Volcano Village is a small village on the doorstep of the impressive Hawaii Volcanoes National Park. Many travelers come to the Big Island to see one of the most active volcanoes on the surface of the earth, the Kilauea Volcano, and Volcano Village the perfect place to set up camp and spend a night (or two) to explore the park.
→ Volcano Village | Hawaii Volcanoes National Park | Directions | Interactive map | Weather | Practicalities ←
On the doorstep of the National Park lies one of the best kept secrets of the Big Island: Volcano Village. Volcano Village is a rustic village in the middle of a lush rainforest and is famous for its beauty and tranquility. It is the hideout of many artists, is build in the middle of a lush tropical Ohia and Hapu’u fern forest, and is a place to relax – far away from the traffic, the crowds and even the streetlights.
Surrounded by the Hawaii Volcanoes National Park, and with access to many stunning hikes and vistas, it is a perfect place to set up camp for a couple of days and to see a side of the Island that is guaranteed to leave a deep impression.
Finding accommodation in Volcano Village
Because Volcano Village is so secluded, there are not a lot of hotels. Luckily this is made up by a multitude of charming bed and breakfasts and vacation rentals – many with fireplace and hot-tub! Read more about choosing your accommodation in Volcano Village.
Things to do in Volcano Village
Next to visiting the national park, the village itself also offers plenty of diversions. There is a Farmers market every Sunday between 06:30 and 10:00 a.m., the Winery sells locally produced wine and offers tours, there is an Orchid Farm in the native Hawaiian Ola`a Rainforest Reserve, and the Volcano Art Center organizes “after dark in the park” nature walks. Read more about activities in Volcano Village or go back to the top of this page.
Hawai’i Volcanoes National Park was established in 1916 and now encompasses over 500 square miles of land. The park is a must-see for any visitor of the Big Island with an interest in (active) Volcanoes. It has been designated as an International Biosphere Reserve in 1980 and as a World Heritage Site in 1987, and provides unique hiking and camping opportunities.
Even if the Kilauea volcano is not your main reason to visit, we recommend to spend at least a full day in the Hawai’i Volcanoes National Park.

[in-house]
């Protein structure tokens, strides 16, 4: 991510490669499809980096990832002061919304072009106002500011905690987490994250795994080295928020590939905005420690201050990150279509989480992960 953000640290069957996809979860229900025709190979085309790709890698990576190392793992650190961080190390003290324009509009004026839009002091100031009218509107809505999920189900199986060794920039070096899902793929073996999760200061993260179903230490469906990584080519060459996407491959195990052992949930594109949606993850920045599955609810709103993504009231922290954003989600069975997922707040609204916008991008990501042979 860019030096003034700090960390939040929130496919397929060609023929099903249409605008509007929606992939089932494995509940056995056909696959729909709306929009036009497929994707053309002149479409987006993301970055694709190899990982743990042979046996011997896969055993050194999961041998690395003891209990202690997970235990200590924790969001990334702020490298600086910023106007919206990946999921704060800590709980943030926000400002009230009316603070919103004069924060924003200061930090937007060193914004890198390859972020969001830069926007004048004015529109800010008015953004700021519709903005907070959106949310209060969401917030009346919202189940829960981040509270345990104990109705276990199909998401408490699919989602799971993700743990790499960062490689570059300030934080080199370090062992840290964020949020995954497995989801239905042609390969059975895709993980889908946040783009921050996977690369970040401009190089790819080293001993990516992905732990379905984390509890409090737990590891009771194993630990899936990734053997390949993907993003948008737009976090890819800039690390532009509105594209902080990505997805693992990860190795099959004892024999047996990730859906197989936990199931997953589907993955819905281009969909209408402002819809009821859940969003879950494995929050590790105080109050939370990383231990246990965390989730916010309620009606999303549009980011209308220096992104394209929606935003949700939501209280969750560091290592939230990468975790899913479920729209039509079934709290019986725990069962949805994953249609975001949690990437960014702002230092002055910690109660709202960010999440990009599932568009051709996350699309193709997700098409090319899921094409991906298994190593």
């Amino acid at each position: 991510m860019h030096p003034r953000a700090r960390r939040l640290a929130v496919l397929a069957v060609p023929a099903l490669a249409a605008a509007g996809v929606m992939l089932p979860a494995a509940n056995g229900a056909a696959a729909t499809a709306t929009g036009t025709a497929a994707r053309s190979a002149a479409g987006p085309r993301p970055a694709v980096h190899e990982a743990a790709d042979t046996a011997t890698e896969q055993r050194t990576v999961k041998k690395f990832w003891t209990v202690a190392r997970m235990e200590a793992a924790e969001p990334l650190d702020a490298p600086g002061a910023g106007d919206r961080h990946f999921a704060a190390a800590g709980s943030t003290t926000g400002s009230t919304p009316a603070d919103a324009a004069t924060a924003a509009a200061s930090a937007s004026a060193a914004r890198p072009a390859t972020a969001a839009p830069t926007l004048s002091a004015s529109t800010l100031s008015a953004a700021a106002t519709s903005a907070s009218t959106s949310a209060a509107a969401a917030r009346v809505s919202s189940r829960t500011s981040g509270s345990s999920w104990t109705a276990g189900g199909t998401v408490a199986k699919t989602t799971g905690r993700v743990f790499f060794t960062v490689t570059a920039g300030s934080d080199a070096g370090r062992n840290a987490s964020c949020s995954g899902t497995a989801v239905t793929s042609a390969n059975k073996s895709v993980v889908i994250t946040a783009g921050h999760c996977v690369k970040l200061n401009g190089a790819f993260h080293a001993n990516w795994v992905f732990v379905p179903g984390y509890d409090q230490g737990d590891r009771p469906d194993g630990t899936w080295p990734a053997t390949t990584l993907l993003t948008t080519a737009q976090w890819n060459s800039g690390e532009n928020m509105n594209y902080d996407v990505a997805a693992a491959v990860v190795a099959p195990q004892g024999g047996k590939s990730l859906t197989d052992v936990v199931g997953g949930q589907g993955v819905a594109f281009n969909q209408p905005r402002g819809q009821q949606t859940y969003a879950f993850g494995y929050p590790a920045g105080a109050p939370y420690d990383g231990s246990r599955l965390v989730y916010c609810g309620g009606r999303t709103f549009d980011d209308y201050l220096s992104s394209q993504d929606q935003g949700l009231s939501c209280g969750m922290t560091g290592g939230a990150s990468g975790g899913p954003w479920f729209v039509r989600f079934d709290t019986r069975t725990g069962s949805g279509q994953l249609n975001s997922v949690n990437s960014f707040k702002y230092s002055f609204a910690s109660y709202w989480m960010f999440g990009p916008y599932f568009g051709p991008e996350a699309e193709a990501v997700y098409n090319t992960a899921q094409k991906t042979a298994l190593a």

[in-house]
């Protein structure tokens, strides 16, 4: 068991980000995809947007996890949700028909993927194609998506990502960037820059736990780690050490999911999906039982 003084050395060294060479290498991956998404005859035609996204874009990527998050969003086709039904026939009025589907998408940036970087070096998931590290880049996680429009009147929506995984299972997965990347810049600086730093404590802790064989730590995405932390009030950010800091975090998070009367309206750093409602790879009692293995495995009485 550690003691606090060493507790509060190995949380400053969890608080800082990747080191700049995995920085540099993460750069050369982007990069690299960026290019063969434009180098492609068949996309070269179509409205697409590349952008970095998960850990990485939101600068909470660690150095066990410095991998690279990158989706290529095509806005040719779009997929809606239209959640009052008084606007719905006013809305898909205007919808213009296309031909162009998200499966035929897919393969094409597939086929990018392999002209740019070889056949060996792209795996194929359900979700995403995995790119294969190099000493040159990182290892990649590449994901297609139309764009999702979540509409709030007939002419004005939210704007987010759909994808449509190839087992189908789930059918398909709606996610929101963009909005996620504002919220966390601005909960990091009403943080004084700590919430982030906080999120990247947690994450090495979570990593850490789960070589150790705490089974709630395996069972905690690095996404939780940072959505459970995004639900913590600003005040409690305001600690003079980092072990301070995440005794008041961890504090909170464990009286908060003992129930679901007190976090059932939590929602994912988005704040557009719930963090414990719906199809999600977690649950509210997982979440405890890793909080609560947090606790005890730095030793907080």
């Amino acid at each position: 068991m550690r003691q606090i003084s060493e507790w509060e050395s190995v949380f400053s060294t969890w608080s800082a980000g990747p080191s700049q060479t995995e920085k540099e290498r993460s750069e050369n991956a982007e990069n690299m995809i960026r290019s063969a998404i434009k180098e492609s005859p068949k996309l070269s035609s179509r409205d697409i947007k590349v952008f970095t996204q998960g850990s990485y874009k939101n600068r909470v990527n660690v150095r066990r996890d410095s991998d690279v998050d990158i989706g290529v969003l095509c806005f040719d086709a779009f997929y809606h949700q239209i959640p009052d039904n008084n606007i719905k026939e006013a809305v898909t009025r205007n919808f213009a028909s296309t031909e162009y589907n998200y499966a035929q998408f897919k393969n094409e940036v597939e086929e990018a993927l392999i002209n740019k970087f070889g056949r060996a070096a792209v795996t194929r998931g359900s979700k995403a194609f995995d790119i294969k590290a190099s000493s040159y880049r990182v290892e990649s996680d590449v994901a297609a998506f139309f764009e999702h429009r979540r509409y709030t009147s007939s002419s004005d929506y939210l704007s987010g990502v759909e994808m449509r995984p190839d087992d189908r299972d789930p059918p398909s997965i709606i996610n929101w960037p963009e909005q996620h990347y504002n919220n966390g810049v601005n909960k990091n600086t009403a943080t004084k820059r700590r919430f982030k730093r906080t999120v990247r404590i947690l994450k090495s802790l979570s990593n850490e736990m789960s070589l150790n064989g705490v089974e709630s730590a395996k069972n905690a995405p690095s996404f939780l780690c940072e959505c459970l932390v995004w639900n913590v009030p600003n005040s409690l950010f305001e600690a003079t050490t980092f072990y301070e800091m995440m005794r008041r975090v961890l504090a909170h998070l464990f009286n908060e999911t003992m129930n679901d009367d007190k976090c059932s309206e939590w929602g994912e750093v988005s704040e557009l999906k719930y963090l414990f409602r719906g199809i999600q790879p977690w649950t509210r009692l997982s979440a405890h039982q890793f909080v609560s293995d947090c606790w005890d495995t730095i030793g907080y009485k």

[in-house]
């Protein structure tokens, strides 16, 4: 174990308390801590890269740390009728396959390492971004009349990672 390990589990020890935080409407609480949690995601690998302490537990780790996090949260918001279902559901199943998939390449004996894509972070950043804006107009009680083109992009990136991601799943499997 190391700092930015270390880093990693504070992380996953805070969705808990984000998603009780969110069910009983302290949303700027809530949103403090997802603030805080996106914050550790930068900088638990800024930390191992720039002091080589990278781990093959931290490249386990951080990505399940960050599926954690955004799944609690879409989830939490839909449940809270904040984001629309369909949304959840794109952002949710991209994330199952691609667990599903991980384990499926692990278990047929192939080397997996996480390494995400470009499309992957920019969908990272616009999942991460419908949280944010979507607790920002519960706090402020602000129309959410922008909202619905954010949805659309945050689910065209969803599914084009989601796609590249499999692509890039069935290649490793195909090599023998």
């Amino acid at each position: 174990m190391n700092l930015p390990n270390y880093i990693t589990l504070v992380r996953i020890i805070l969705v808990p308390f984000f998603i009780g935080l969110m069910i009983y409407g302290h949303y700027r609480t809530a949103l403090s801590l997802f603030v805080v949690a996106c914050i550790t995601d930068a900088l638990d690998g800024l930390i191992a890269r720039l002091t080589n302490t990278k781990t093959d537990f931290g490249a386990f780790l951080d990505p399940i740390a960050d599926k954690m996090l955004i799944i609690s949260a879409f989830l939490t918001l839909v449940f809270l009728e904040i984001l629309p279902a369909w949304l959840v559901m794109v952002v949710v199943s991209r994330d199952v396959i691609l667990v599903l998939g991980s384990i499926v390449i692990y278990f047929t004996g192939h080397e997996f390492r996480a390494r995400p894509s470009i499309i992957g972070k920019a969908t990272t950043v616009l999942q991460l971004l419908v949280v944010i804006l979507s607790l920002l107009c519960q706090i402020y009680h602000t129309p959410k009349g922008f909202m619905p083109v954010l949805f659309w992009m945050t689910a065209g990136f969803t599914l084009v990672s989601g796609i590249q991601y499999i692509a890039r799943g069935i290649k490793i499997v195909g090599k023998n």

The Kilauea volcano is sometimes referred to as the world’s only “drive in” volcano, and has lots of sights to offer. Next to flows of molten lava, sulfur banks, hot steam vents, (ancient) lava tubes and a huge summit caldera, the park also offers 150 miles of hiking trails and attraction such as the Volcano Art Center and the Jaggar Museum.
Volcano National Park and Volcano Village lie on Highway 11 between Hilo (27 miles, 50 minutes) and Kailua Kona (96 miles, 2 hr. 15 minutes). The bus passes through it a couple of times per day from both Kona and Hilo, but the bus takes significantly longer than the car, and you will want to have a car to visit all the sights in Volcano village and the Volcanoes National Park. We highly recommend to rent a car in order to get the most out of your stay. (back to top)
Volcano National Park and Volcano Village are located in a Rain Forest at an elevation of 4000 feet. They offer a refreshing change from the arid Hawaiian coastal areas, but it is wise to bring a rain coat and a sweater since temperatures are on average 10 degrees F cooler compared to the rest of the island due to the elevation. (back to top)
A short summary of the weather in Volcano Village: on average it is 10 degrees (Fahrenheit) cooler than in Kona, so the evenings can be crisp: take a sweater. It also may rain so take a light raincoat, but also expect sun. When it does rain, remember that the rainforest looks as amazingly lush as it does exactly because of the rain.
If you want to see what this means for your visit to Hawaii (average temperature, hours of sunshine, cloudy days and precipitation), check out the monthly average weather for Volcano Village, Hawaii.
The icons on the map are clickable. Clicking on them will display information above the map with a link to an article with more information. (back to top)